Veterans celebrate 50 years of Gay Liberation Front

Over 30 LGBTQ+ activists, including veterans from the organisation, commemorated 50 years of the Gay Liberation Front movement with a candlelit vigil.

Gay Liberation Front

LGBTQ+ activists gathered for a candlelit vigil outside the London School of Economics to commemorate 50 years since the founding of the Gay Liberation Front (GLF) movement. 

On October 13 1970, the GLF was founded at the London School of Economics by students Bob Mellors and Aubrey Walter. From the meeting’s initial attendance of 19 people, it soon sparked an LGBTQ+ movement which fought back against dominant prejudices and discrimination. 

GLF veterans and supporters held a candlelit vigil celebrating the groundbreaking organisation 50 years after it was founded. Over 30 activists were in attendance, all of whom were abiding by COVID-19 regulations with face masks and social distancing.

Speakers at the 50th anniversary vigil included GLF veterans Ted Brown, Andrew Lumsden, John Lloyd, Bruce Bayley, Eric Ollenshawe, Michael Parkes and Peter Tatchell. They addressed the significance of this organisation and how it impacted LGBTQ+ representation at the time.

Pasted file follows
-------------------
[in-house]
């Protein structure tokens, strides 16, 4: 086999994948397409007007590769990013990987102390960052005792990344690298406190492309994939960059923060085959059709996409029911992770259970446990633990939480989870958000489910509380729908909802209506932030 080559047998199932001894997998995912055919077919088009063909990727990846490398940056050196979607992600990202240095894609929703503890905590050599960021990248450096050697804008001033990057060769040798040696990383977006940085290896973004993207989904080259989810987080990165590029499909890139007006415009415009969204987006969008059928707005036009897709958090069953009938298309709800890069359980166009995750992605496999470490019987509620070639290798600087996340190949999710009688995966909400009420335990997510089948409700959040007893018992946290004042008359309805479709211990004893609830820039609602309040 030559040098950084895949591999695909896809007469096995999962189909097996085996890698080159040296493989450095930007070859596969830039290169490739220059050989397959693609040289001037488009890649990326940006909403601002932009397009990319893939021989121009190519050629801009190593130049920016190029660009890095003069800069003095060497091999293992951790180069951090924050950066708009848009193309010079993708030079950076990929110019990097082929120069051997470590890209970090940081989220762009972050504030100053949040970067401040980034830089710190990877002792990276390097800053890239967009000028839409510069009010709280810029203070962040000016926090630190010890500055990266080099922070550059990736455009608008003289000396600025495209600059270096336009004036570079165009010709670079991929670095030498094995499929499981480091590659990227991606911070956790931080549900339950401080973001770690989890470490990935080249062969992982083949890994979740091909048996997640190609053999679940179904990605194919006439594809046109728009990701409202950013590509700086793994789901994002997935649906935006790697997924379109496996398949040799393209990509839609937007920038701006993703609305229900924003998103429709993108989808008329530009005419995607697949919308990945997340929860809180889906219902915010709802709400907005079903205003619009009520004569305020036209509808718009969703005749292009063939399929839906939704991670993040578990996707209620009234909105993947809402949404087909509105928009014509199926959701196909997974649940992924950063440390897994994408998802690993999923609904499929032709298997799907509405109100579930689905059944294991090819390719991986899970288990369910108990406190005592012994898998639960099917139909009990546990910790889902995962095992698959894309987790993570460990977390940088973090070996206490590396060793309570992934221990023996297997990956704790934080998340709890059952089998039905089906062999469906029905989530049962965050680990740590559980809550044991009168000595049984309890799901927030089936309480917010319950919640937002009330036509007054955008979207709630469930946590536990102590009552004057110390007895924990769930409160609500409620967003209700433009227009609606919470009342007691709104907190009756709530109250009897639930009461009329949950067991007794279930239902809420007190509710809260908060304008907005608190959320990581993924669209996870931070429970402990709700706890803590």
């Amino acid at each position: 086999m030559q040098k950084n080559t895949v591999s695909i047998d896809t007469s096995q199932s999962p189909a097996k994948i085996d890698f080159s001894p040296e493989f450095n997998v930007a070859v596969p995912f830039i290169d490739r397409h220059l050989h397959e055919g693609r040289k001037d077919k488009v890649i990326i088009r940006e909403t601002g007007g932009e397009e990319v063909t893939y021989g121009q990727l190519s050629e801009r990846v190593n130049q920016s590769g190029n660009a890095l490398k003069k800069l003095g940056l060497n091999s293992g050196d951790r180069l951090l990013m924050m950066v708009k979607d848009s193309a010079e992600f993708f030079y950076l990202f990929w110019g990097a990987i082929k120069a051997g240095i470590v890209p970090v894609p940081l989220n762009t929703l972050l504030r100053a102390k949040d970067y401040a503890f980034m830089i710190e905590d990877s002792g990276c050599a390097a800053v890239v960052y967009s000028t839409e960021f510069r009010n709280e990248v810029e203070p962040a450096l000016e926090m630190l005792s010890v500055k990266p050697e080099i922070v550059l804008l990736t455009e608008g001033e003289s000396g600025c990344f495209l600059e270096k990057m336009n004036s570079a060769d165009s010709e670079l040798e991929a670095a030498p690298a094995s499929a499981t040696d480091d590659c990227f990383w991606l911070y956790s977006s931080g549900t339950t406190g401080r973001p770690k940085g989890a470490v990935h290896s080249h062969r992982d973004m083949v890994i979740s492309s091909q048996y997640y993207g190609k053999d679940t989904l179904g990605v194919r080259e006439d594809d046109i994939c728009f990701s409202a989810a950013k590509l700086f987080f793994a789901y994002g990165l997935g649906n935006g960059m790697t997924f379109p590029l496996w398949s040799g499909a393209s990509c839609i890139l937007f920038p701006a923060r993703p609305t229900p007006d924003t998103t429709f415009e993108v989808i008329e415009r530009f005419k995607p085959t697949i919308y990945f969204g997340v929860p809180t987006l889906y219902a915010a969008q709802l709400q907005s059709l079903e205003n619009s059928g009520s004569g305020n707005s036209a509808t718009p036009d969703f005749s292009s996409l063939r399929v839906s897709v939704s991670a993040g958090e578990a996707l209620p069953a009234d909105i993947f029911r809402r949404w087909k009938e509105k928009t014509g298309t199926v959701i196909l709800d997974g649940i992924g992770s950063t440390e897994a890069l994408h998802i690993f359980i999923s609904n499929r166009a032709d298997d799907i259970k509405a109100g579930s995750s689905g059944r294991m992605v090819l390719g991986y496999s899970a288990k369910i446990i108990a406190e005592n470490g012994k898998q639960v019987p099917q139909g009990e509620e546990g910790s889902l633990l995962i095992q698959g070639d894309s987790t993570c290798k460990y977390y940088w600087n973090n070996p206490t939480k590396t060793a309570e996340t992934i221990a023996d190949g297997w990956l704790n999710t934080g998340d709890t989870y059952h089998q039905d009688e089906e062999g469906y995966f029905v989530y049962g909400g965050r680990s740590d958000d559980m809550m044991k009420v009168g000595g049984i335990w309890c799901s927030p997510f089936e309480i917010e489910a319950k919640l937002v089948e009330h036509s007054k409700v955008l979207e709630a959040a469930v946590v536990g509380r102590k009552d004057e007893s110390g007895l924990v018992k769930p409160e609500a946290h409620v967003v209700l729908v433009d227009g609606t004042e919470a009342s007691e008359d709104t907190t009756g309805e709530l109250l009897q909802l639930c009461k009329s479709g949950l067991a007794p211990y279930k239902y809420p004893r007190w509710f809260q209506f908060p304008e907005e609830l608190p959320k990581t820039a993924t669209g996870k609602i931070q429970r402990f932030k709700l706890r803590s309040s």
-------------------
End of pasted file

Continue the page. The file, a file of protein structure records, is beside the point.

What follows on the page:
Stuart Feather, aged 80, stated, “Gay Liberation was the cosmic big bang beneath heterosexual and gay society with its call to come out – be visible – break the taboo. My sexuality, my chosen gender, is…no-one’s business but mine own.”

Geoff Hardy, aged 70, shared, “The central message of GLF was Gay is Good, accept yourself, come out! We challenged ourselves and others around racism, gender roles, sexism and class. We demanded the freedom to be ourselves, without apology.”

Along with the candlelit vigil for GLF, the Peter Tatchell Foundation released a video documenting the organisation’s history over on their YouTube channel. It showcases the different demonstrations they organised and how 50 years on, they are still fighting for queer liberation. 

Gay Liberation Front activist from 1971-74, Tatchell, aged 68, said, “GLF did not seek equal rights within a flawed, unjust status quo. It campaigned for the transformation of society to end straight supremacism and stood in solidarity with all other oppressed people. Fifty years on, we honour the heroes of the GLF.”

© 2020 GCN (Gay Community News). All rights reserved.

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